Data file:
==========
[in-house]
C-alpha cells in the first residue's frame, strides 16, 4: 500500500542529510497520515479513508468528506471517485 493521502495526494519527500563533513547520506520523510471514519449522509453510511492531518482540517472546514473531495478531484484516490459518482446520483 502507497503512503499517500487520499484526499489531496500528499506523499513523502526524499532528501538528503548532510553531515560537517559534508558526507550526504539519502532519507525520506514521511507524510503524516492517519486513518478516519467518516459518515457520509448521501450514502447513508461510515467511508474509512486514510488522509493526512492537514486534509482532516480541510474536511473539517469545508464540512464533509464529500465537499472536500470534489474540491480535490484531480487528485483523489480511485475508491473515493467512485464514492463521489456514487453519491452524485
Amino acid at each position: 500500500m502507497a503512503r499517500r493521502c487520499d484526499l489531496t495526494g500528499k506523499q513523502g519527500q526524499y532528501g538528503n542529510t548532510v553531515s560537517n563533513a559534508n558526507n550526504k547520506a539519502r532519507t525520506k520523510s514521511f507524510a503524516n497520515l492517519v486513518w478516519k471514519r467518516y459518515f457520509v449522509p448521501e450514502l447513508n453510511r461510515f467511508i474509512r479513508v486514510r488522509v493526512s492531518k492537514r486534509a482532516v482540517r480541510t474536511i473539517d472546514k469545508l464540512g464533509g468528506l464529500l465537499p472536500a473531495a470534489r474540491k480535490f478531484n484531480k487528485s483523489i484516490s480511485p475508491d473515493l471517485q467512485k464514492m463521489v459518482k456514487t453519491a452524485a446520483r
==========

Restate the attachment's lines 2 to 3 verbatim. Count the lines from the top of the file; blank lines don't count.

C-alpha cells in the first residue's frame, strides 16, 4: 500500500542529510497520515479513508468528506471517485 493521502495526494519527500563533513547520506520523510471514519449522509453510511492531518482540517472546514473531495478531484484516490459518482446520483 502507497503512503499517500487520499484526499489531496500528499506523499513523502526524499532528501538528503548532510553531515560537517559534508558526507550526504539519502532519507525520506514521511507524510503524516492517519486513518478516519467518516459518515457520509448521501450514502447513508461510515467511508474509512486514510488522509493526512492537514486534509482532516480541510474536511473539517469545508464540512464533509464529500465537499472536500470534489474540491480535490484531480487528485483523489480511485475508491473515493467512485464514492463521489456514487453519491452524485
Amino acid at each position: 500500500m502507497a503512503r499517500r493521502c487520499d484526499l489531496t495526494g500528499k506523499q513523502g519527500q526524499y532528501g538528503n542529510t548532510v553531515s560537517n563533513a559534508n558526507n550526504k547520506a539519502r532519507t525520506k520523510s514521511f507524510a503524516n497520515l492517519v486513518w478516519k471514519r467518516y459518515f457520509v449522509p448521501e450514502l447513508n453510511r461510515f467511508i474509512r479513508v486514510r488522509v493526512s492531518k492537514r486534509a482532516v482540517r480541510t474536511i473539517d472546514k469545508l464540512g464533509g468528506l464529500l465537499p472536500a473531495a470534489r474540491k480535490f478531484n484531480k487528485s483523489i484516490s480511485p475508491d473515493l471517485q467512485k464514492m463521489v459518482k456514487t453519491a452524485a446520483r